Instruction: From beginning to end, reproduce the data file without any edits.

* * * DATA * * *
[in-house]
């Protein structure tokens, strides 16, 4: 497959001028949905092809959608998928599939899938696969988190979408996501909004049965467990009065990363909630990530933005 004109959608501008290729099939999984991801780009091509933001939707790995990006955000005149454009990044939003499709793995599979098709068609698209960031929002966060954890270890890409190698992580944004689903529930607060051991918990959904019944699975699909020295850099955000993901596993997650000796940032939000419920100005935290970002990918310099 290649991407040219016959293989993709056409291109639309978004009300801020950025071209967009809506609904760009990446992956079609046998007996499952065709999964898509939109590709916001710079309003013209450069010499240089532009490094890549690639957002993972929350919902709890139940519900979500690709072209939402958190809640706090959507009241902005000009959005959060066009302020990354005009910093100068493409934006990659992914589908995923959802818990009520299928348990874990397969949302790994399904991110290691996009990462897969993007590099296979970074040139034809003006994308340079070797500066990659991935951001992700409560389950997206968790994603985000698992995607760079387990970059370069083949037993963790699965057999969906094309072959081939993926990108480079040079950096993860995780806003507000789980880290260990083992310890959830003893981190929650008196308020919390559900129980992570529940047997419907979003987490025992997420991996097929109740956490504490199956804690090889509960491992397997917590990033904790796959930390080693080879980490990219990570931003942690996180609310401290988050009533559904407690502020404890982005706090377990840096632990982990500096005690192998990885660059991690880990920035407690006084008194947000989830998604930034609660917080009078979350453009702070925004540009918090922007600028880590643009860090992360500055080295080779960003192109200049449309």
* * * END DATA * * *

[in-house]
């Protein structure tokens, strides 16, 4: 497959001028949905092809959608998928599939899938696969988190979408996501909004049965467990009065990363909630990530933005 004109959608501008290729099939999984991801780009091509933001939707790995990006955000005149454009990044939003499709793995599979098709068609698209960031929002966060954890270890890409190698992580944004689903529930607060051991918990959904019944699975699909020295850099955000993901596993997650000796940032939000419920100005935290970002990918310099 290649991407040219016959293989993709056409291109639309978004009300801020950025071209967009809506609904760009990446992956079609046998007996499952065709999964898509939109590709916001710079309003013209450069010499240089532009490094890549690639957002993972929350919902709890139940519900979500690709072209939402958190809640706090959507009241902005000009959005959060066009302020990354005009910093100068493409934006990659992914589908995923959802818990009520299928348990874990397969949302790994399904991110290691996009990462897969993007590099296979970074040139034809003006994308340079070797500066990659991935951001992700409560389950997206968790994603985000698992995607760079387990970059370069083949037993963790699965057999969906094309072959081939993926990108480079040079950096993860995780806003507000789980880290260990083992310890959830003893981190929650008196308020919390559900129980992570529940047997419907979003987490025992997420991996097929109740956490504490199956804690090889509960491992397997917590990033904790796959930390080693080879980490990219990570931003942690996180609310401290988050009533559904407690502020404890982005706090377990840096632990982990500096005690192998990885660059991690880990920035407690006084008194947000989830998604930034609660917080009078979350453009702070925004540009918090922007600028880590643009860090992360500055080295080779960003192109200049449309």